Tax returns – a charity usually won't be required to subject a tax return to HMRC every year, but HMRC will periodically request one. Keep an eye out for those HMRC notifications to ensure your tax returns are filed promptly.
Small trading tax exemptions limit
The small trading tax exemption applies to trading that does not relate to the charity's primary purpose. This allows charities to engage in low levels of trading activities before they are required to pay corporation tax.
These limits increased with effect from 1 April 2019 to:
|Annual charity income||Maximum non-primary purpose trading|
|£32,000 – £320,000||25% of income|
Whilst we're on the subject of tax, it's important not to forget the VAT Registration Threshold for 2019/2020 is £85,000.
It is calculated on a rolling basis so you need to think about your taxable income over the last 12 months and not just for your accounting period or tax year.
Are you making the most of tax reliefs available?
To make the most of a tax relief, charities have to comply with its qualifying criteria. Here's an overview of some helpful reliefs sometimes missed or misunderstood when trying to comply.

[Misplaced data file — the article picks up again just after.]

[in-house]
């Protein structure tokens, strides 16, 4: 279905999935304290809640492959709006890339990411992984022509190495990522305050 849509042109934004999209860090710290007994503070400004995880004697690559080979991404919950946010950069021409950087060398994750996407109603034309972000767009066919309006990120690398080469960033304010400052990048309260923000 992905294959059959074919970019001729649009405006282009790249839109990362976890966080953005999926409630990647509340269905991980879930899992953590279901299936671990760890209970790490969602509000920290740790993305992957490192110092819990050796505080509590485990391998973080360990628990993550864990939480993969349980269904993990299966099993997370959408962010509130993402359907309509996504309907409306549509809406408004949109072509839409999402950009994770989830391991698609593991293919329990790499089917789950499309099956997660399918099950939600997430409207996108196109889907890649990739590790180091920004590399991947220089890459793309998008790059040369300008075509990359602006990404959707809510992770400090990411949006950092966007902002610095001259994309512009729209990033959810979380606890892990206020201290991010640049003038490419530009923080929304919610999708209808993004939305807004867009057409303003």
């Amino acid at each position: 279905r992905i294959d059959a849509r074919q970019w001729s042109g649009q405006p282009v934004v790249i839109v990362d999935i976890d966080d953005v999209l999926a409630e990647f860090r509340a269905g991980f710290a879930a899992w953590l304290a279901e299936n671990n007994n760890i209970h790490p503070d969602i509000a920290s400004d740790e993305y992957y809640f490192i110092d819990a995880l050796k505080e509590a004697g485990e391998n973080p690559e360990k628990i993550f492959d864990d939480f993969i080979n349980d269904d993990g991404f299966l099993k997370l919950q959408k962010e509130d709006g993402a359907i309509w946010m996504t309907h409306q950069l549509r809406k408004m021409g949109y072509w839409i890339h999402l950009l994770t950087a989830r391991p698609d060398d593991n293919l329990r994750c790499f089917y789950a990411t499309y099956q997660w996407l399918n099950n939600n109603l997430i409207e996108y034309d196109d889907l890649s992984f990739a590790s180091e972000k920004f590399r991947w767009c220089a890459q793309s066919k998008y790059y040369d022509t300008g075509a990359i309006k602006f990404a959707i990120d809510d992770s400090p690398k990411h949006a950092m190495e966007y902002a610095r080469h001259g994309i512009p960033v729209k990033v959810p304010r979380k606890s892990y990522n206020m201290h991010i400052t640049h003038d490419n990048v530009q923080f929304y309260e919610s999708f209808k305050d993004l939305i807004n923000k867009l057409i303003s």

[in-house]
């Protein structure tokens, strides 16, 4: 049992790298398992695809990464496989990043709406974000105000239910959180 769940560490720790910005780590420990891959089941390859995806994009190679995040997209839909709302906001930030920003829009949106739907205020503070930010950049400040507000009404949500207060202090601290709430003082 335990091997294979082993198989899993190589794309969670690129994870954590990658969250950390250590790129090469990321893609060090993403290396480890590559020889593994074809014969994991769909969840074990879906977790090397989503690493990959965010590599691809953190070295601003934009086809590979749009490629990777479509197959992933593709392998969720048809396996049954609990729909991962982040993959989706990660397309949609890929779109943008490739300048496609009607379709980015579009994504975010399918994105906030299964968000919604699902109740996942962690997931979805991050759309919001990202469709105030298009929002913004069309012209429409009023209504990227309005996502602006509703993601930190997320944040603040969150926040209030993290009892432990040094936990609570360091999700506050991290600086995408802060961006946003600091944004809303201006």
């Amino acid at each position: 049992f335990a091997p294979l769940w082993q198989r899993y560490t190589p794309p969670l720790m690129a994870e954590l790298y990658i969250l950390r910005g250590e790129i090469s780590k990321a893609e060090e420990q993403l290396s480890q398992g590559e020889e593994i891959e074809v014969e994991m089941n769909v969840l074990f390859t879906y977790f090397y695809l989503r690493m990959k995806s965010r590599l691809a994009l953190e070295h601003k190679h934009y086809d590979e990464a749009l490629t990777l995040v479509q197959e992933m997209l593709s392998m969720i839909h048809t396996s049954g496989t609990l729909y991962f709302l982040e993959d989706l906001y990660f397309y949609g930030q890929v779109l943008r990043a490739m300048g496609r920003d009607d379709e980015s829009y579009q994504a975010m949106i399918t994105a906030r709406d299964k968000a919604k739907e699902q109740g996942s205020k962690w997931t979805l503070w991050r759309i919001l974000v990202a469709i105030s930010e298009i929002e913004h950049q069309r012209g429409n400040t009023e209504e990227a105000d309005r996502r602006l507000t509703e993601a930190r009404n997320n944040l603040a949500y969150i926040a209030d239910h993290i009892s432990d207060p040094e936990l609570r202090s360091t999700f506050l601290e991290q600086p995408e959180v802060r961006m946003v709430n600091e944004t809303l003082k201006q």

Bank interest – you can claim back tax paid on bank interest in the previous tax year by making a claim to HMRC. For the current and future years, ask your bank if you can receive your bank interest without tax deducted. You will need to show your bank your charity's letter of recognition from HMRC.
Gift Aid – Gift Aid allows you to claim back 25p on every £1 qualifying donation received from an individual. The donor must complete a gift aid declaration giving you permission to claim back the tax.
The donor must also have paid as much income tax or capital gains tax in that tax year as you want to claim in Gift Aid.
Gift Aid Small donations scheme (GASDS) – if you have a clean history with HMRC and are making a gift aid claim in the current tax year, you may be eligible for the small donations scheme.
You may be able to claim back 25% on cash donations of £30 or less and contactless card donations of £30 or less collected on or after 6 April 2019 without the need to request a gift aid declaration. From 6 April 2016, you can claim up to £2,000 in a tax year.
Your GASDS claim cannot be more than 10 times your Gift Aid claim.
If your charity is engaged in any of the activities we have outlined, or you are thinking about generating a new income stream, we'd be very happy to discuss the tax consequences with you.
Don't pay more tax than you need to and do check that your activities don't breach the criteria for tax or tax relief.
Specific advice should be obtained before taking action, or refraining from taking action, in relation to this summary, if you would like advice or further information, please speak to your usual Shipleys contact.